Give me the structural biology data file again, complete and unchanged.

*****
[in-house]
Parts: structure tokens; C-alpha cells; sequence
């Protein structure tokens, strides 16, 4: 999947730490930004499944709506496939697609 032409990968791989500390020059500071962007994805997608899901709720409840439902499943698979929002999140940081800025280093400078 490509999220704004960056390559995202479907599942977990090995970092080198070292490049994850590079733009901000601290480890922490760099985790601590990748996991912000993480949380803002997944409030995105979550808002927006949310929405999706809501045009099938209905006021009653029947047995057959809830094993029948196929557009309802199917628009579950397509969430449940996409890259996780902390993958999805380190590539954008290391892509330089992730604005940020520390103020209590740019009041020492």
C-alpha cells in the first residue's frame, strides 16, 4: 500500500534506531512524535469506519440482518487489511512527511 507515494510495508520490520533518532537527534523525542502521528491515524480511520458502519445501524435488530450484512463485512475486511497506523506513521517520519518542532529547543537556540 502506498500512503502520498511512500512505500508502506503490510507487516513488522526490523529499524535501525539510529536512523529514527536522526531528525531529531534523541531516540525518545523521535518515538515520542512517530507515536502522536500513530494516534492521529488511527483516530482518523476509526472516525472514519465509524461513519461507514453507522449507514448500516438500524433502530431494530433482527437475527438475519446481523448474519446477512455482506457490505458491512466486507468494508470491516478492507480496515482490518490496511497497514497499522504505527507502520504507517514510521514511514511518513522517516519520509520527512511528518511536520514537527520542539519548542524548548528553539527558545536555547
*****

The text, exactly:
[in-house]
Parts: structure tokens; C-alpha cells; sequence
């Protein structure tokens, strides 16, 4: 999947730490930004499944709506496939697609 032409990968791989500390020059500071962007994805997608899901709720409840439902499943698979929002999140940081800025280093400078 490509999220704004960056390559995202479907599942977990090995970092080198070292490049994850590079733009901000601290480890922490760099985790601590990748996991912000993480949380803002997944409030995105979550808002927006949310929405999706809501045009099938209905006021009653029947047995057959809830094993029948196929557009309802199917628009579950397509969430449940996409890259996780902390993958999805380190590539954008290391892509330089992730604005940020520390103020209590740019009041020492």
C-alpha cells in the first residue's frame, strides 16, 4: 500500500534506531512524535469506519440482518487489511512527511 507515494510495508520490520533518532537527534523525542502521528491515524480511520458502519445501524435488530450484512463485512475486511497506523506513521517520519518542532529547543537556540 502506498500512503502520498511512500512505500508502506503490510507487516513488522526490523529499524535501525539510529536512523529514527536522526531528525531529531534523541531516540525518545523521535518515538515520542512517530507515536502522536500513530494516534492521529488511527483516530482518523476509526472516525472514519465509524461513519461507514453507522449507514448500516438500524433502530431494530433482527437475527438475519446481523448474519446477512455482506457490505458491512466486507468494508470491516478492507480496515482490518490496511497497514497499522504505527507502520504507517514510521514511514511518513522517516519520509520527512511528518511536520514537527520542539519548542524548548528553539527558545536555547